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How lifestyle factors and pollution may affect child and future health

The exposome combines all environmental hazards that mothers and children are exposed to

Tuesday, June 2th, 2015

How lifestyle factors and pollution may affect child and future health

Children and pregnant women are contributing to the large Europe-wide HELIX project to build an early-life “exposome” for studying many environmental influences on health, focusing on obesity, asthma and neurodevelopment.

Pregnancy and the early years of life are well recognized to be periods of high susceptibility to environmental damage with lifetime consequences. To understand the level of impact of multiple environmental hazards, the HELIX project will build an early life exposome. Martine Vrijheid, from the Centre for Research in Environmental Epidemiology (CREAL), an ISGlobal allied center, and coordinator of HELIX, says: “Better understanding of environmental hazards in early life can provide very effective tools for disease prevention, given that interventions at that time can reshape biological programming and shift the body’s developmental track to the normal function”. She adds: “The results of the project will help us to better understand how various types of exposures combine to influence our risk of disease”.


More than 1200 children and mothers from Spain, Norway, Greece, Lithuania, England and France have now completed an extensive study as part of the €8.6M European HELIX research project, carrying around personal exposure measurement backpacks to assess air pollution inhaled during the journey to school, UV radiation, noise, and physical activity through smartphone software. Their homes have been tested for levels of indoor pollutants like nitrogen dioxide (NO2) and other compounds (BTEX), which are thought to affect lung function and the central nervous system. Also, they have provided blood and urine samples and clinical examinations. ”Collecting Exposome data is very intensive for the participants”, explains Vrijheid, “but this is the only way we will achieve a more complete picture of many environmental risks”.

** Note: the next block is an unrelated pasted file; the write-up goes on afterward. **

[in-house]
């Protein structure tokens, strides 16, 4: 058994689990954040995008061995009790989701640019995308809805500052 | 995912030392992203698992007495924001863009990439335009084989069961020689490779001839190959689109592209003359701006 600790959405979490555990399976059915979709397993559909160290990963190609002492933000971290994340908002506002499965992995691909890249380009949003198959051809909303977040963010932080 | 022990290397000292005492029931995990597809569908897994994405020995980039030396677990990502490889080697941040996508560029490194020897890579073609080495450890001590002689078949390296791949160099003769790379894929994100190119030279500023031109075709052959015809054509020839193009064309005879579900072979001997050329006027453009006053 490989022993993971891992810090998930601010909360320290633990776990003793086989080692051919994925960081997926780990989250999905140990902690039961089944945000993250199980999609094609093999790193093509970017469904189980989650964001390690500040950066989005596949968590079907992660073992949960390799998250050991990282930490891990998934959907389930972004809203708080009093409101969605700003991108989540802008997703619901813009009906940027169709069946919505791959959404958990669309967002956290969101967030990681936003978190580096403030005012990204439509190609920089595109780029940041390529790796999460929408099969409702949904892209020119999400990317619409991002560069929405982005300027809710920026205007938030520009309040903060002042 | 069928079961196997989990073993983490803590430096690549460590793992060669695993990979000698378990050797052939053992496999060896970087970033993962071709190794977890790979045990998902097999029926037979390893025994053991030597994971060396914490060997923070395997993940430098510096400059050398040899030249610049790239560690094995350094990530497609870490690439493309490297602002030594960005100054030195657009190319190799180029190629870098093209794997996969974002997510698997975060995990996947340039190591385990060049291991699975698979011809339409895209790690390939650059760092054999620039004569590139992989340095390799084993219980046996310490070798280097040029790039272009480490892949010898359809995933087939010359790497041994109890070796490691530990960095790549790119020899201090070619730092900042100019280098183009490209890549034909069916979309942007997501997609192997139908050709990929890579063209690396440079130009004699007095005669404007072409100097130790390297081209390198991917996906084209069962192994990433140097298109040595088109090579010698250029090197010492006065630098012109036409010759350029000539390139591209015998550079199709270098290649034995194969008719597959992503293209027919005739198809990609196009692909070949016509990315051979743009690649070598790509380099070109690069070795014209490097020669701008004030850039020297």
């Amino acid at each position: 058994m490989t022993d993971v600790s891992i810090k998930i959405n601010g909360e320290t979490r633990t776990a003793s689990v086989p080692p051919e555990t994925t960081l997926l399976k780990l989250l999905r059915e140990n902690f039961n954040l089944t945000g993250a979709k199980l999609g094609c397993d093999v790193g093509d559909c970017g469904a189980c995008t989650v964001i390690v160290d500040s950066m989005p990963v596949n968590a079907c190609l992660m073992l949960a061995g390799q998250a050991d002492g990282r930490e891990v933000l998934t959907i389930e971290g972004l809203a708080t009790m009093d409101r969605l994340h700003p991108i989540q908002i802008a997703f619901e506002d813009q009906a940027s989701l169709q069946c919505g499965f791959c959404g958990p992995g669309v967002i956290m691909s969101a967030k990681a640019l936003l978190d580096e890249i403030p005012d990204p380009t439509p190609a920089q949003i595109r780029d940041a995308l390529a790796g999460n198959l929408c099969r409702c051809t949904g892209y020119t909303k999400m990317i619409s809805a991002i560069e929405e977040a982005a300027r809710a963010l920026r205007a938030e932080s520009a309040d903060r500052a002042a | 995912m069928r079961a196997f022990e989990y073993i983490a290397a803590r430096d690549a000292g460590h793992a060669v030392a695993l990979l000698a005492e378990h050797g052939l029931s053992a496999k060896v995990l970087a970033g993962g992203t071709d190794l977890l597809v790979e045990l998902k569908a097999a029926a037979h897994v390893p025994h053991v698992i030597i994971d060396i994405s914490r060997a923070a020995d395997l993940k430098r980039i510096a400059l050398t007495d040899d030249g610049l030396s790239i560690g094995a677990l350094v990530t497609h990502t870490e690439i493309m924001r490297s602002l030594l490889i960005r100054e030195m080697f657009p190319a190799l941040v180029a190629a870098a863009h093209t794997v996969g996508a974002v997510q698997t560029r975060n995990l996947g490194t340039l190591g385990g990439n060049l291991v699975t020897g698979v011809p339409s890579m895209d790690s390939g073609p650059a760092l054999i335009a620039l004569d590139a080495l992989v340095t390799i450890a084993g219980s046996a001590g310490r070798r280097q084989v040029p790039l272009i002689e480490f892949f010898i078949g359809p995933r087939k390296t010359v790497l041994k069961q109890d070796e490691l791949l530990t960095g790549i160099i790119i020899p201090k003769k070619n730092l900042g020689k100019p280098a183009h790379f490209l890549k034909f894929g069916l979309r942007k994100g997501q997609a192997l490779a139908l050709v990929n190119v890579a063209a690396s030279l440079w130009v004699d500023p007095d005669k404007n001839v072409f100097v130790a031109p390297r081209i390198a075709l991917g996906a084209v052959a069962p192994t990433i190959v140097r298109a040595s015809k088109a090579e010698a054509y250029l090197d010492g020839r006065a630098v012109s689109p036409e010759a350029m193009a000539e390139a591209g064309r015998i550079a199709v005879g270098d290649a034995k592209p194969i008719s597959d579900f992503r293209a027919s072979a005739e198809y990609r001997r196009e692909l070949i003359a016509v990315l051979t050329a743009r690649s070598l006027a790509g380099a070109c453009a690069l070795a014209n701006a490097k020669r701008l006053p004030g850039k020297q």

Building the exposome

Laboratories in Spain, Norway and United Kingdom have started the challenging task of analysing the blood and urine samples for DNA methylation, RNA, proteins, metabolites, pesticides, plasticizers and metals, amongst others. With these results, HELIX researchers will be able to put together the “exposome”, combining all environmental hazards that mothers and children are exposed to, and linking this to the health of children, now and in future life. HELIX will create a database with full exposome data for the 1200 mothers and their children, the largest study to do this.

HELIX, in the World Environment Day

The completion of the data collection part of HELIX coincides with World Environment Day which celebrates "Seven Billion Dreams. One Planet. Consume with Care." To mark this occasion, Green Week 2015 celebrates in Brussels (2-5 June) “Nature – our health, our wealth”, the largest conference on the European environment policy, which recognizes that natural diversity contributes to our quality of life. The presence of green space, in particular in urban areas, has been shown to have a positive effect on human physical and mental well-being, reducing for example obesity and stress levels.

Additional information:

HELIX means “The Human Early-Life Exposome – novel tools for integrating early-life environmental exposures and child health across Europe”. HELIX involves 13 partners from eight European countries, including two SME’s and six birth cohort studies from Spain (INMA), Norway (MoBa), Greece (Rhea), Lithuania (KANC), the United Kingdom (BiB), and France (EDEN), from which mothers and children participate. 

Twitter:  @HELIXexposome


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